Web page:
From Wikipedia, the free encyclopedia
Jump to: navigation, search

Confusion should not reign[edit]

The article starts with a clear statement that Socialism means two things: "Socialism is a social and economic system characterised by social ownership of the means of production and co-operative management of the economy,[1][2] as well as a political theory and movement that aims at the establishment of such a system.." However, the second para "A socialist economy is based on the principle of production for use,.." seems to me to refer to the theoretical socialist system, rather than real-world implementations of what is claimed to be socialism. Given the clarity of the opening statement, I would like this clarity maintained throughout the article, e.g. by inserting 'theoretical' as the second word in the second para, and similar changes to avoid confusion between statements that refer to the real world and statements that refer to hypothetical constructs. Any objections? Gravuritas (talk) 19:27, 3 May 2015 (UTC)

The opening paragraph isn't specific enough with what "social ownership" implies. The second paragraph goes into more detail as to what social ownership implied traditionally (a system of production for use, meaning socialized assets are operated according to economic dynamics than the profit system of capitalism). As for "real-world" systems, there is no agreement as to whether or not socialism has ever been fully achieved in the "real world". Note that the official orientation of Soviet-style economies (assuming that is what you mean by "real-world implementations") was to plan production for use via material balances as opposed to relying on profit-loss signals for the guidance of production. So the concept of "production for use", while admittedly a broad generalization, is not something relegated to pure economic/political theory. -Battlecry 20:37, 4 May 2015 (UTC)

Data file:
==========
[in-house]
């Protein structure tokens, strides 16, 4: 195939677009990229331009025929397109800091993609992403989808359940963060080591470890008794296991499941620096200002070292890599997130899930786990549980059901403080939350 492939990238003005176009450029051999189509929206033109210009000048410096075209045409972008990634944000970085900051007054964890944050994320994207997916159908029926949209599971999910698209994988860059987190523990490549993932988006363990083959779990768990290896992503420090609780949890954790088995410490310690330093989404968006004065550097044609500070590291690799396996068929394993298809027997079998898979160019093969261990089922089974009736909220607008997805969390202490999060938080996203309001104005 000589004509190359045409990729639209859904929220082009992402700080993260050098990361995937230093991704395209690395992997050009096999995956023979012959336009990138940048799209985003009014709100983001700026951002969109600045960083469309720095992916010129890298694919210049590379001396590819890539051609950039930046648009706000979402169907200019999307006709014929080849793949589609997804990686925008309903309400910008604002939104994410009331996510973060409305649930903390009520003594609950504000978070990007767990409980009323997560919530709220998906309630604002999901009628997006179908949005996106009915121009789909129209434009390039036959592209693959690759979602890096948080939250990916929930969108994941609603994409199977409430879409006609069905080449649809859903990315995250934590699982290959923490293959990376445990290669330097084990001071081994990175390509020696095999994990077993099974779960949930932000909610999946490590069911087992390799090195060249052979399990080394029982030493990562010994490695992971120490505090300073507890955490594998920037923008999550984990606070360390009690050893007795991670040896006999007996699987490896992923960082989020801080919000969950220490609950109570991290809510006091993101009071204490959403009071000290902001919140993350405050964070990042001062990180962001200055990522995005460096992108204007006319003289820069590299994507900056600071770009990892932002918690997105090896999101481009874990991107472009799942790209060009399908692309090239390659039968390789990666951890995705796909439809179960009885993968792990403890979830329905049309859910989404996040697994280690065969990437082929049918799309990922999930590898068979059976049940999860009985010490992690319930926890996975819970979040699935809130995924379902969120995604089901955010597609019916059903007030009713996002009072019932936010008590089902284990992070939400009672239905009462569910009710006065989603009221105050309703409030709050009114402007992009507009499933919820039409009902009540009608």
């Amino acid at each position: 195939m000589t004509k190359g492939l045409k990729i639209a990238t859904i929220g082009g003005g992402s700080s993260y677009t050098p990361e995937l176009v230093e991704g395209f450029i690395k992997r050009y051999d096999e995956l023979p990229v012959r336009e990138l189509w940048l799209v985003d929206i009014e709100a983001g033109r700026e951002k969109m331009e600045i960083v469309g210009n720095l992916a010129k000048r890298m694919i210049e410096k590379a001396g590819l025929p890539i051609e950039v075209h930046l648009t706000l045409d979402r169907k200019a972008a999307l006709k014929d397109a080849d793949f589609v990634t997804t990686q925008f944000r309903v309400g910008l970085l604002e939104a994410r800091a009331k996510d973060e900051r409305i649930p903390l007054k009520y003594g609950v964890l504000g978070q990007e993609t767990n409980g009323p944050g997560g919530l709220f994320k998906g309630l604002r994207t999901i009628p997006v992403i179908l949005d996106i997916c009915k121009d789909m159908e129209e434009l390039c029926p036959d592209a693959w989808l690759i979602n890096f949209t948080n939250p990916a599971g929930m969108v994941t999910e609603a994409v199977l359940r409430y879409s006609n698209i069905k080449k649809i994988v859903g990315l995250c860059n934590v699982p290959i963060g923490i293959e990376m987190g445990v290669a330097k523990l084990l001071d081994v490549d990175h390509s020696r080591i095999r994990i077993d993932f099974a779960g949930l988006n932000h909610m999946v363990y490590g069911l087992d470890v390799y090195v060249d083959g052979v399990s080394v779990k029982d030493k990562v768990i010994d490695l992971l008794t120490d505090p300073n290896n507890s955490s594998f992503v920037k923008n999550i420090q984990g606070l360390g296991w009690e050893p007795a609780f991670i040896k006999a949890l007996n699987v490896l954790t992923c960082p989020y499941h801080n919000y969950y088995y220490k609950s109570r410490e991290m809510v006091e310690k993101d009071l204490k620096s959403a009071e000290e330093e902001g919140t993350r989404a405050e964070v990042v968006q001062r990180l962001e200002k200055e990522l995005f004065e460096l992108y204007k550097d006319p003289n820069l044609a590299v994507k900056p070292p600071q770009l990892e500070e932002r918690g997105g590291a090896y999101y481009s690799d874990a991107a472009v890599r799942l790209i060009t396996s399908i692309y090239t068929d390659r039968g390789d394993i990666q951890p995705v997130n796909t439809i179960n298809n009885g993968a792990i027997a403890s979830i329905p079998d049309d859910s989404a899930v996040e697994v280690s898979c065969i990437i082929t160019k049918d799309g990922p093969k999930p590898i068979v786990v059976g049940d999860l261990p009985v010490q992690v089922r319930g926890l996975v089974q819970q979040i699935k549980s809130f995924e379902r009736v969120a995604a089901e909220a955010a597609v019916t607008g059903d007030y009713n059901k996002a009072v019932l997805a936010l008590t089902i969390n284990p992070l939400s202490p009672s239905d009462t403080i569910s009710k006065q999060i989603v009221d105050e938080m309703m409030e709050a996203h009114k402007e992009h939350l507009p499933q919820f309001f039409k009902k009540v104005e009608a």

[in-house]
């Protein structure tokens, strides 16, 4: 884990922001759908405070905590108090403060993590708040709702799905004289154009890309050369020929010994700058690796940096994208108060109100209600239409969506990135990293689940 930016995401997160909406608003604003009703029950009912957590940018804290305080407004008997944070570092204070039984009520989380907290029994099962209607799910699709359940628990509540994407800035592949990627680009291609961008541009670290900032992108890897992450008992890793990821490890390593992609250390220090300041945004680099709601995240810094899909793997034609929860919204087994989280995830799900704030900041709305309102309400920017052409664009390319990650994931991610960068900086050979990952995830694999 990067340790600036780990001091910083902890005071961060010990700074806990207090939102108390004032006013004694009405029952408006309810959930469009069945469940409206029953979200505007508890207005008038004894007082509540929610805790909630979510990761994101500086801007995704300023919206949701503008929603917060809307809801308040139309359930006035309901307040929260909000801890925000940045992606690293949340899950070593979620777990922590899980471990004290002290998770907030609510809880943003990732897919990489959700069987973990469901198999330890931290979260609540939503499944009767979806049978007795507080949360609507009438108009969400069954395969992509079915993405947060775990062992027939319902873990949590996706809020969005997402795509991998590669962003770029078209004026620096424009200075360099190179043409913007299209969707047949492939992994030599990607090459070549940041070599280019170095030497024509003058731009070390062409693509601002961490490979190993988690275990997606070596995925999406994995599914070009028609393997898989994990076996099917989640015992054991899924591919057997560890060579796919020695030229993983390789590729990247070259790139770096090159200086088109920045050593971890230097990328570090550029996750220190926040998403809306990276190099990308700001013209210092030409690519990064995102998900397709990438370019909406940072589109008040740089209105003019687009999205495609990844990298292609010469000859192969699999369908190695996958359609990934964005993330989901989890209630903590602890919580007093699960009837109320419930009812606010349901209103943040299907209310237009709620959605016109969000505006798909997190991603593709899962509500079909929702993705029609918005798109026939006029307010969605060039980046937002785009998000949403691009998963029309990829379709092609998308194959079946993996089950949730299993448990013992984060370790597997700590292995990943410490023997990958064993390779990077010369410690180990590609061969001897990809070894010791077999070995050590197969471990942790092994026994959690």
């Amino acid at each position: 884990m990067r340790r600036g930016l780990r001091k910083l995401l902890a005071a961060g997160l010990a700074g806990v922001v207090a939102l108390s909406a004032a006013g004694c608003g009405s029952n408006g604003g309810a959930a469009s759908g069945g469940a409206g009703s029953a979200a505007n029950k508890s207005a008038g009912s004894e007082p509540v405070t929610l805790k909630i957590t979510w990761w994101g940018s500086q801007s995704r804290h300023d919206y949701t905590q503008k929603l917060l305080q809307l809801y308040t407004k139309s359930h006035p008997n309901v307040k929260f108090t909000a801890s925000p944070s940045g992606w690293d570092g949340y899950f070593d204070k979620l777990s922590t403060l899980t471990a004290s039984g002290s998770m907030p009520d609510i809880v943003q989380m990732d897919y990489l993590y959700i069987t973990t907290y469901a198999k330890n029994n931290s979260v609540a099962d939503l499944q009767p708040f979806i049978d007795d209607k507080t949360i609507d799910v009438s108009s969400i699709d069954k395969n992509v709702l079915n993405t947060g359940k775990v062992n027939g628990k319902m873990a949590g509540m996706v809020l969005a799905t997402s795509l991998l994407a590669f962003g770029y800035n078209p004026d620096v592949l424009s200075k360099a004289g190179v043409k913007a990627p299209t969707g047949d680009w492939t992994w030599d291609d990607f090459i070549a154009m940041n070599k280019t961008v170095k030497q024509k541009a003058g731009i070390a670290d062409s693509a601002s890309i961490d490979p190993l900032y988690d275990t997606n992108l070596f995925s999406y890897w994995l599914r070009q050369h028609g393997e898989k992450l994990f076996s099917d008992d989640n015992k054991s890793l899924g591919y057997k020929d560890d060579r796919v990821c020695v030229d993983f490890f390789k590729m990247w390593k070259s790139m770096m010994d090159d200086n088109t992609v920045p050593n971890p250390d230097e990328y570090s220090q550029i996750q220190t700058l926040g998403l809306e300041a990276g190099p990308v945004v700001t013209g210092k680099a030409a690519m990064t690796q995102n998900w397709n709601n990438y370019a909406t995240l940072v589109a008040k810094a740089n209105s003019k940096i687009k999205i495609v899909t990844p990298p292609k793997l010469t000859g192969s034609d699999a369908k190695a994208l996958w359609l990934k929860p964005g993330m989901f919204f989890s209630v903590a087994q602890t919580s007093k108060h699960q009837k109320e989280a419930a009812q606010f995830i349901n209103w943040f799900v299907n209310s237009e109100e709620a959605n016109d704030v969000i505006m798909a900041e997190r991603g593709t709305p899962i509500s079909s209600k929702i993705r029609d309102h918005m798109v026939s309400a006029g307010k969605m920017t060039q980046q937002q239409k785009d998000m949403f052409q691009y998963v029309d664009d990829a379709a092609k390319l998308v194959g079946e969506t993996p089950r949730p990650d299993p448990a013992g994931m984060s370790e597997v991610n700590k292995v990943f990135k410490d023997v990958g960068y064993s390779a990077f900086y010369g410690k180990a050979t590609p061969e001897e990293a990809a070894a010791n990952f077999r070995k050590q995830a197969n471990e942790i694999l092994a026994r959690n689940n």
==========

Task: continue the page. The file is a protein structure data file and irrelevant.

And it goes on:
Considering the fact that it seems like this page has defined socialism as what Marx defined communism to be I'm a bit confused as well. Marx based his utopian vision on actual real world systems that were being recorded in the travel logs of European explorers, anthropologists, traders, etc (which is why it was a 'primitive' system within his unilinear model). It might be better to define socialism as any economic system or subsystem organized around and driven by social interaction, relationships, and sociality, since there are real world examples of such systems. I don't know if that definition is out there though and is original research on my end (most definitions for socialism are functionally crap), but I think some close approximation would go far to improving the page. (talk) 15:08, 24 May 2015 (UTC)

Removed references to Blanquism[edit]

Lenin's paper "What is to be Done?" is not an accurate source as it was written almost 20 years prior to the Russian Revolution, when Revolutionary parties were illegal and suppressed, and well before the Bolsheviks were an open, large, and popular party. Blanquism is not Marxist nor Marxism, Leninism is not Blanquism. Therefore, Blanquism doesn't belong on this article in general and should not be referred to one in the same as Marxism Leninism specifically. In 1917 Lenin himself commented on how the Bolsheviks were not Blanquist.— Preceding unsigned comment added by (talk) 16:36, 14 May 2015 (UTC)

Semi-protected edit request on 15 May 2015[edit]

Jawaharlal Nehru was Prime Minister of India. It is erroneously mentioned in the article that he was President. (talk) 05:55, 15 May 2015 (UTC)

Yes check.svg Done. Favonian (talk) 08:45, 15 May 2015 (UTC)

Ill formed sentence in Criticism §[edit]

Other economists [who?] criticise models of socialism based on neoclassical economics for their reliance on economic equilibrium and pareto efficiency.[1]

I think what is meant here is that standard bourgeois economists do so, the text as is is unworkable. I'll review the source and put the text back properly composed shortly. Stiglitz is not such an Economist.

  1. ^ Stiglitz, Joseph (January 1996). Whither Socialism?. The MIT Press. ISBN 978-0262691826. . 

Lycurgus (talk) 05:43, 24 June 2015 (UTC)